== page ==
Bulldog Hiway Express President Phil Byrd, speaking as First Vice Chair of the American Trucking Associations, delivered a salvo aimed at the national focus on roadside vehicle inspections during an April 23 General Session of the Commercial Vehicle Safety Alliance’s workshop in Louisville, Ky.
To really improve safety, Byrd said, “We must be guided by what the data tells us,” namely that “87 percent of the crashes are the result of driver error or driver behavior.” Only 10 percent of crashes, he said, can be attributed to vehicle malfunction, 3 percent to environmental factors. “Examining driver credentials is not he best way of enforcing driver behavior,” he added, calling on a shift in focus away from roadside inspections at the state level to “on-road enforcement of traffic laws.
“Coupled with some inspection activities, [such robust enforcement] is four times more effective than roadside inspections – it makes sense for us to place far more emphasis of traffic enforcement.”
Byrd presented FMCSA’s own data to show the decline in traffic enforcement actions and the rise in inspection activity over many years. “There will be some of those who say a shift will cause equipment condition to slip,” he said, “but to those I say that focusing on traffic enforcement is an appropriate direction of our resources toward improving driver behavior.”
FMCSA Administrator Anne Ferro, however, appeared unfazed in her talk, which directly followed Byrd’s. In some sense, she said, she agreed with Byrd that a combination of robust traffic enforcement and inspections as necessary for public highway safety. Referencing 2011 fatal crash data Overdrive reported on showing a 20 percent increase “in the number of deaths of occupants of trucks,” she said, “one third [of the dead drivers] weren’t wearing seatbelts, and more than one in four were speeding. Speeding, seat belts, fatigue, all of these continue to be big actors in crashes…. High-visibility enforcement is a critical component of influencing behavior. High-visibility enforcement and taking conviction action is important to everything we do.”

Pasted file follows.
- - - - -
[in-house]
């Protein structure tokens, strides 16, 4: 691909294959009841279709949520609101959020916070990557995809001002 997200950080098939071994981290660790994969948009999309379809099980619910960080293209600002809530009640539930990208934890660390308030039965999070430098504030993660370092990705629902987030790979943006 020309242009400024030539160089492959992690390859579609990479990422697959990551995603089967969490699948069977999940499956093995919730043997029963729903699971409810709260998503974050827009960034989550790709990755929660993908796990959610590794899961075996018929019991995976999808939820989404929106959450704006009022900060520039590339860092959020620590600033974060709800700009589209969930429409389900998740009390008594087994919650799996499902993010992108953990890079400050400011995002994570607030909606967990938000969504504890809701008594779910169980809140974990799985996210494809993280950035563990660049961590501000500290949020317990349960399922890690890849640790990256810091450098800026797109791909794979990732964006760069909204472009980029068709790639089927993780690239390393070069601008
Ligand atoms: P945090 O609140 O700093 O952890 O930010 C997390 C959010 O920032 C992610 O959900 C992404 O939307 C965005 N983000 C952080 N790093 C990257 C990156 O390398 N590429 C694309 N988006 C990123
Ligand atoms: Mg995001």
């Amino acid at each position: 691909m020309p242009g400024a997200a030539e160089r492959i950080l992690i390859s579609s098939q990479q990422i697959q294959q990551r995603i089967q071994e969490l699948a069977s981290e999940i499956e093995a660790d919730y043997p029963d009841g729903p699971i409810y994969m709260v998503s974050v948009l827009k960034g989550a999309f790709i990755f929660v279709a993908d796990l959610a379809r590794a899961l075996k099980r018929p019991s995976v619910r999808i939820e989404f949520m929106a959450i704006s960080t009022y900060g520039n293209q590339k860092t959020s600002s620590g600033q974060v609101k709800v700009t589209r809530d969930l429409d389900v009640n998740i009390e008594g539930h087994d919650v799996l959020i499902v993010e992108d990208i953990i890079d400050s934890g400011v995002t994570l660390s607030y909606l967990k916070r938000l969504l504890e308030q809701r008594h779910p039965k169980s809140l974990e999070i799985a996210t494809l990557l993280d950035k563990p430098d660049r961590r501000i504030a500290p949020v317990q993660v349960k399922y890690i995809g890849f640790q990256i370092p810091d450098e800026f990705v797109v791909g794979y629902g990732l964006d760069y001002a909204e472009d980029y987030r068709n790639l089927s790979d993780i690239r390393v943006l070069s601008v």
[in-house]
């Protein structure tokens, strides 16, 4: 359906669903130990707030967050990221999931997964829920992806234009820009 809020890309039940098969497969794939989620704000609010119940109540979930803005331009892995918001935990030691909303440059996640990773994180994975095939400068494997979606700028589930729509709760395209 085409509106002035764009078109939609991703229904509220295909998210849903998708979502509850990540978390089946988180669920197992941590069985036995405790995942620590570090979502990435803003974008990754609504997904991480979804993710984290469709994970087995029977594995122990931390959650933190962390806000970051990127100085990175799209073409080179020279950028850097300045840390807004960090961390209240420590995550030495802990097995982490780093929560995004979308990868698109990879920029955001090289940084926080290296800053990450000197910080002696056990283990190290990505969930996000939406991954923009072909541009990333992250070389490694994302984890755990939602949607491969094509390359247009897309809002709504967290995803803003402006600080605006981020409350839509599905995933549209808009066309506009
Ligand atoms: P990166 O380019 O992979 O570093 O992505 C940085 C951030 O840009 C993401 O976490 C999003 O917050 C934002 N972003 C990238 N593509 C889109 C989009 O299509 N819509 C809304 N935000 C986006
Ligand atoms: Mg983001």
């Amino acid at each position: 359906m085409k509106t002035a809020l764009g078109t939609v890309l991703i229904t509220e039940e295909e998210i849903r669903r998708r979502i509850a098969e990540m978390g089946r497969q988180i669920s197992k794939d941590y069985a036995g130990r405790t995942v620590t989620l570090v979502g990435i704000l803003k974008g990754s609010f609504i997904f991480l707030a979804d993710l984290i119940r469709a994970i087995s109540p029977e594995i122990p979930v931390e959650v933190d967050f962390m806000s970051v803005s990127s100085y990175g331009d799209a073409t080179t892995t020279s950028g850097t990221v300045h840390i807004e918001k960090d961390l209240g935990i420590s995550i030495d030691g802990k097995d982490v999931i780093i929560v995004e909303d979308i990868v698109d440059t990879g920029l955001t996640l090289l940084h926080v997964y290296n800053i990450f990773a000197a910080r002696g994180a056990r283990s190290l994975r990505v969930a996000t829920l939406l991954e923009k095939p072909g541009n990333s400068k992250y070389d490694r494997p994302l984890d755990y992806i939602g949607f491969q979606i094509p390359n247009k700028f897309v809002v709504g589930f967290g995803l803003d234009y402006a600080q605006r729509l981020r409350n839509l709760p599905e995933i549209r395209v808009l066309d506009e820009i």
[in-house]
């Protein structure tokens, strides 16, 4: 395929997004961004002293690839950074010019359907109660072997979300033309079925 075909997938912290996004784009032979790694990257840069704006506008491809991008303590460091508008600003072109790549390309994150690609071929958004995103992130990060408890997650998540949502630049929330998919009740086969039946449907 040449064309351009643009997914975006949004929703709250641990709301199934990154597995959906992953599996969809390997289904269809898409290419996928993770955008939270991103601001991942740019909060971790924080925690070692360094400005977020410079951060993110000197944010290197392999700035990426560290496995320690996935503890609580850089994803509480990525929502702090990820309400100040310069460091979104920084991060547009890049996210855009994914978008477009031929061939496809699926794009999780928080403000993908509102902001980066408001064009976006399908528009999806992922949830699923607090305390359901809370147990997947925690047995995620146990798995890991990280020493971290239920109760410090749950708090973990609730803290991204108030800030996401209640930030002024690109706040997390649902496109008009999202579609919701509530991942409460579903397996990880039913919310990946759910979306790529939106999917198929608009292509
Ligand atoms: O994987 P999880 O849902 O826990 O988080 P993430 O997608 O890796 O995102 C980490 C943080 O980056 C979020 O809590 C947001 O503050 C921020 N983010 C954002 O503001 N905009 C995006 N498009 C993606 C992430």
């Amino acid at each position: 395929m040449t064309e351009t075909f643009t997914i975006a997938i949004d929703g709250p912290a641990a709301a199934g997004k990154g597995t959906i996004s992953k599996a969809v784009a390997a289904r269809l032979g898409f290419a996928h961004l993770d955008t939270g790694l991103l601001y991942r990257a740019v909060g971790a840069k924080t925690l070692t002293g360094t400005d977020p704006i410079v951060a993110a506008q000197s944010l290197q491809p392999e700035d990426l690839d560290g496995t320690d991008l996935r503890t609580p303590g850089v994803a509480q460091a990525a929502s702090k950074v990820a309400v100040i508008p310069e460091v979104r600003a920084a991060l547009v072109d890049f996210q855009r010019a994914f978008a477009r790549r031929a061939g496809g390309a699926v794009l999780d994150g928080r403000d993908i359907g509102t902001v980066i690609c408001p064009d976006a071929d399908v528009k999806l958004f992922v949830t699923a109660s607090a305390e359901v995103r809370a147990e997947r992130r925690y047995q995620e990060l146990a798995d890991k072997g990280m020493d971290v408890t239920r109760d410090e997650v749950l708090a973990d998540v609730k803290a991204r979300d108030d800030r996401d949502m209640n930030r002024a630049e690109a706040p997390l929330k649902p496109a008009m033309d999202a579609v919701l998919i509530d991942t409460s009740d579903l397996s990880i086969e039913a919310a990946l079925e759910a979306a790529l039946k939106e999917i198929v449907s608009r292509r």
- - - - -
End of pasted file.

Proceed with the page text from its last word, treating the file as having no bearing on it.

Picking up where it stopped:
But so are roadside inspections, she added. Even the Driver Fitness Behavioral Analysis and Safety Improvement Category under the Compliance, Safety, Accountability regime, which has been shown not to correlate to carrier crash rates, can be utilized toward identifying unsafe carriers, Ferro said. “Three out of four [companies at alert status in that BASIC] also have an alert in another area. Compliance and accountability lead to safety, over and over again.”
Byrd also called on boosting education of and enforcement against the primary at-fault party in 70 percent of all truck-involved accidents. “Consider that 31 percent of traffic fatalities result from a driver impaired by alcohol,” Byrd said. “However, in only 2 percent of fatal truck crashes was the truck driver alcohol-impaired. Also, we know that younger drivers and older drivers have higher fatal crash rates than middle-agers. But they don’t drive trucks”as a general rule.
“Recognizing these statistics,” he added, “we must admit that focusing almost exclusively on the condition of trucks and the behavior of the truck driver will” be a mere drop in the safety bucket. “We must focus on the behavior of cars around trucks.”
Ferro updated CVSA attendees on the status of the electronic-log mandate Supplemental Notice of Proposed Rulemaking, the next step in FMCSA’s advancement of the mandate, codified into law with the MAP-21 highway bill last year. The SNPRM could be expected in September, she said, and the ultimate rule would do four things:
Medical certifications and the CDL
Ferro also detailed the three components of the agency’s ongoing “driver qualification loophole shutdown initiative,” as she dubbed agency efforts to crack down on fraudulent medical certifications.